Want to beat up your friends without the risk of liability? Try bubble soccer, an innovative and addictive sports off-shoot, where the goal is to win … even if that means angrily bouncing your friends out of your war path.
Bubble soccer, which is soccer played in a protective sphere, is a relatively new phenomenon. Literally created as a joke in 2011 by Norwegian friends Henrik Elvestad and Johan Golden, the sport really exploded after a viral YouTube video. Nowadays, it’s played globally and is especially popular in the U.S., Europe, and parts of Asia, with dedicated leagues and championships to boot.
While the sport originally had some clinches—equipment was scarce and there were no rules governing what made a good bubble—it now has a well-established National Association of Bubble Soccer. I first played in May 2014, when it was a fledgling sport in Japan. Though I had an absolutely amazing time, the activity wasn’t well-coordinated and the bubbles tended to fall apart. I had neck pain for a week after thanks to the faulty straps inside my bubble.
Two years later, what is now the Japan Bubble Football Federation has its act together. Just sign up online as an individual, a small group of friends, or a complete team (¥3,000 per person), and show up to one of their three designated spaces.
I decided to give it another go, if only for the chance to push my boyfriend over.
In organized Japanese fashion, the three-hour session was divided into four sections: introduction, what I call “get to know your bubble” practice, the actual games, and an award ceremony. First were the rules, all in Japanese but easy to interpret. Just like regular soccer, your goal is to get the ball into the opposite net.
You’re in a bubble, so full contact is allowed, though a certain amount of cheating must be avoided. No storing the ball within your bubble or climbing on top of it to shield it from others. No intentionally attacking opponents who do not have the ball (boo!). The list goes on. As there are more team members than what is allowed on the court—5 to 6 players—competitors have to substitute each other when they feel it’s necessary … or at least when they get too disgustingly sweaty.
We were then assigned teams. My group of three plus several random strangers—who looked like they belonged in a real soccer game—completed “Team Pink.” Next was “get to know your bubble.” This consisted of learning how to wear the bubble, as well as two competitive games against the other teams. The ball itself is heavy at around 15 kilograms, and visibility inside the bubble is low. (It’s hard enough to know where you are, let alone magically kick a ball.) The first game was “bubble sumo,” where the aim is to try to be the last person standing after pushing the others out of the ring. The other game challenged players to balance in their ball so that their feet were pointing skyward. Whoever was first to balance for five seconds was the winner. Team Pink dominated every round, a sign of things to come.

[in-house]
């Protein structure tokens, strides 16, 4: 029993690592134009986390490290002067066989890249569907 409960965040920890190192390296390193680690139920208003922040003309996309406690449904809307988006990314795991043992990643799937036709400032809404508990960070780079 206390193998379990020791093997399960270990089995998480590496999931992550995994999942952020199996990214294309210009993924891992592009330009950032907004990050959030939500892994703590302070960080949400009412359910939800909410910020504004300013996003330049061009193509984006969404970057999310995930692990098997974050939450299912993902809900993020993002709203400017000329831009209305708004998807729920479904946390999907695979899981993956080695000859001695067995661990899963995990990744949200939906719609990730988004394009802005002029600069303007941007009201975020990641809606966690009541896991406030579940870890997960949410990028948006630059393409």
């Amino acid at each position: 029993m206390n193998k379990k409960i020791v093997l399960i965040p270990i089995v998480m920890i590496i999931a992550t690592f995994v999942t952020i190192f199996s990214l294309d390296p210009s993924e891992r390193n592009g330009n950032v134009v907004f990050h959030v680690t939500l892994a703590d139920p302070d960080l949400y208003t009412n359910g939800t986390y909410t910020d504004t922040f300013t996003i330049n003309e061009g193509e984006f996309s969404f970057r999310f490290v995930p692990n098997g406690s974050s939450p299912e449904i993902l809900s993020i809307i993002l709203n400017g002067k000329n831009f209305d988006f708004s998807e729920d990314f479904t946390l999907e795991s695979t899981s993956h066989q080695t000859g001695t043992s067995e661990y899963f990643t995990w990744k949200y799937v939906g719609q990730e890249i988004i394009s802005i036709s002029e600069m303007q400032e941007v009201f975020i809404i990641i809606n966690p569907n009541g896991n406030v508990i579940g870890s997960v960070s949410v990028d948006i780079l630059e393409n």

Then it was game time. Each game comprises two 10-minute halves and begins with the ball placed in the middle of the court. When the whistle blows, both teams run full speed toward the center, often epically bouncing off one another. Now, I’m a soccer spectator, not a player—my feet betray me on a daily basis. Therefore, I was more than confident that playing bubble soccer would result in my being upside down and pouting. Surprisingly, this wasn’t the case. Call it American aggression or chihuahua tenacity—I’m 152 centimeters in height—I emerged as an actual asset to the team. Capitalizing on the other players’ initial fears, I tackled opponent after opponent, toppling over innocent and scared-looking Japanese individuals. I even managed to score two goals during our time on the court, simply because I knocked someone out of my way. When it was time to swap bubble time with another team member, I emerged, panting from exertion and smiling like a lunatic. People on the sidelines avoided eye contact with me.
In the end, Team Pink reigned supreme after crushing the competition in all four games. No neck pain this time, but definitely a renewed faith in my own ability to succeed in team sports. And I earned some street cred to boot.
For booking and schedule information, visit www.bubble-football.jp.